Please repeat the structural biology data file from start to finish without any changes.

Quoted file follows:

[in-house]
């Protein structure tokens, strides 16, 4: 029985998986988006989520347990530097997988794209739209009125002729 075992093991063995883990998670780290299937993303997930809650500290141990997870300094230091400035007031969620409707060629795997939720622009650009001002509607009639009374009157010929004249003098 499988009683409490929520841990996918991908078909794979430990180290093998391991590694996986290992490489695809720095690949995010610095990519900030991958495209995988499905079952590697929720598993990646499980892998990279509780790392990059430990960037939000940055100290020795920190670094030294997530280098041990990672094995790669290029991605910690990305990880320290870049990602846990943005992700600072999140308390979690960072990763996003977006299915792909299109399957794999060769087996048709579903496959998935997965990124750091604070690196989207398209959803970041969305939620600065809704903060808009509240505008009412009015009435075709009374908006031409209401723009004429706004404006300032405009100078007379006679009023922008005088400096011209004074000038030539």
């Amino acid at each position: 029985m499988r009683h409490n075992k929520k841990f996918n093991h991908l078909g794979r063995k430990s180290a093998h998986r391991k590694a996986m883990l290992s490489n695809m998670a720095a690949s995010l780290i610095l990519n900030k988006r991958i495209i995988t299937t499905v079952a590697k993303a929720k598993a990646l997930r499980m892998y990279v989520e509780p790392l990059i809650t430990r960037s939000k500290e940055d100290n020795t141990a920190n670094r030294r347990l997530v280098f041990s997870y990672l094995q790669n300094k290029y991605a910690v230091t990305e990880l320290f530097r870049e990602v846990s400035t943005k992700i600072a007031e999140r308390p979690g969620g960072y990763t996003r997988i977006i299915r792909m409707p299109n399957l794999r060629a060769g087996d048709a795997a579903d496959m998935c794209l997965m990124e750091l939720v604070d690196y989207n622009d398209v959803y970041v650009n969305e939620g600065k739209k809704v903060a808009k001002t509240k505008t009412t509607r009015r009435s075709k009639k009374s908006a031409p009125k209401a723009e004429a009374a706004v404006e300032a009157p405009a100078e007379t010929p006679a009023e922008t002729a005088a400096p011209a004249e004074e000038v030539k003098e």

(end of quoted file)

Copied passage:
[in-house]
């Protein structure tokens, strides 16, 4: 029985998986988006989520347990530097997988794209739209009125002729 075992093991063995883990998670780290299937993303997930809650500290141990997870300094230091400035007031969620409707060629795997939720622009650009001002509607009639009374009157010929004249003098 499988009683409490929520841990996918991908078909794979430990180290093998391991590694996986290992490489695809720095690949995010610095990519900030991958495209995988499905079952590697929720598993990646499980892998990279509780790392990059430990960037939000940055100290020795920190670094030294997530280098041990990672094995790669290029991605910690990305990880320290870049990602846990943005992700600072999140308390979690960072990763996003977006299915792909299109399957794999060769087996048709579903496959998935997965990124750091604070690196989207398209959803970041969305939620600065809704903060808009509240505008009412009015009435075709009374908006031409209401723009004429706004404006300032405009100078007379006679009023922008005088400096011209004074000038030539």
């Amino acid at each position: 029985m499988r009683h409490n075992k929520k841990f996918n093991h991908l078909g794979r063995k430990s180290a093998h998986r391991k590694a996986m883990l290992s490489n695809m998670a720095a690949s995010l780290i610095l990519n900030k988006r991958i495209i995988t299937t499905v079952a590697k993303a929720k598993a990646l997930r499980m892998y990279v989520e509780p790392l990059i809650t430990r960037s939000k500290e940055d100290n020795t141990a920190n670094r030294r347990l997530v280098f041990s997870y990672l094995q790669n300094k290029y991605a910690v230091t990305e990880l320290f530097r870049e990602v846990s400035t943005k992700i600072a007031e999140r308390p979690g969620g960072y990763t996003r997988i977006i299915r792909m409707p299109n399957l794999r060629a060769g087996d048709a795997a579903d496959m998935c794209l997965m990124e750091l939720v604070d690196y989207n622009d398209v959803y970041v650009n969305e939620g600065k739209k809704v903060a808009k001002t509240k505008t009412t509607r009015r009435s075709k009639k009374s908006a031409p009125k209401a723009e004429a009374a706004v404006e300032a009157p405009a100078e007379t010929p006679a009023e922008t002729a005088a400096p011209a004249e004074e000038v030539k003098e």